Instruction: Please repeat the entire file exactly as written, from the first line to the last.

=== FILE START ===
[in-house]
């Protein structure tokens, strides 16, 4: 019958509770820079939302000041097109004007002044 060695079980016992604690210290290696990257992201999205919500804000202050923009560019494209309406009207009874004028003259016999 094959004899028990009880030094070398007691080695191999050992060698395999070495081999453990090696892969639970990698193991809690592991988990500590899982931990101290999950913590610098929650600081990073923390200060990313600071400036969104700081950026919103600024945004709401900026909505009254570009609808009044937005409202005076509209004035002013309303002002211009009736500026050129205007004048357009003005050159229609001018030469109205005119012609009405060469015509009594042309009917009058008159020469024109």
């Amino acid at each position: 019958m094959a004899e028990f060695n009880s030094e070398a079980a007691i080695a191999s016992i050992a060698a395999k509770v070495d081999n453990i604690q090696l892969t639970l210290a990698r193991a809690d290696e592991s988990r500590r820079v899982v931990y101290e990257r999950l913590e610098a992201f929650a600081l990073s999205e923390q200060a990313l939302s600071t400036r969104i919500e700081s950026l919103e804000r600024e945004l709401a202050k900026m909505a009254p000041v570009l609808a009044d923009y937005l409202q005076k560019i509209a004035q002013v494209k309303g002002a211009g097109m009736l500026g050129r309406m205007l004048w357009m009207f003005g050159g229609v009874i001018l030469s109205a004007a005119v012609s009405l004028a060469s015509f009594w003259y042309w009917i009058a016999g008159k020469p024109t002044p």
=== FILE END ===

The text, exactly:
[in-house]
């Protein structure tokens, strides 16, 4: 019958509770820079939302000041097109004007002044 060695079980016992604690210290290696990257992201999205919500804000202050923009560019494209309406009207009874004028003259016999 094959004899028990009880030094070398007691080695191999050992060698395999070495081999453990090696892969639970990698193991809690592991988990500590899982931990101290999950913590610098929650600081990073923390200060990313600071400036969104700081950026919103600024945004709401900026909505009254570009609808009044937005409202005076509209004035002013309303002002211009009736500026050129205007004048357009003005050159229609001018030469109205005119012609009405060469015509009594042309009917009058008159020469024109």
């Amino acid at each position: 019958m094959a004899e028990f060695n009880s030094e070398a079980a007691i080695a191999s016992i050992a060698a395999k509770v070495d081999n453990i604690q090696l892969t639970l210290a990698r193991a809690d290696e592991s988990r500590r820079v899982v931990y101290e990257r999950l913590e610098a992201f929650a600081l990073s999205e923390q200060a990313l939302s600071t400036r969104i919500e700081s950026l919103e804000r600024e945004l709401a202050k900026m909505a009254p000041v570009l609808a009044d923009y937005l409202q005076k560019i509209a004035q002013v494209k309303g002002a211009g097109m009736l500026g050129r309406m205007l004048w357009m009207f003005g050159g229609v009874i001018l030469s109205a004007a005119v012609s009405l004028a060469s015509f009594w003259y042309w009917i009058a016999g008159k020469p024109t002044p």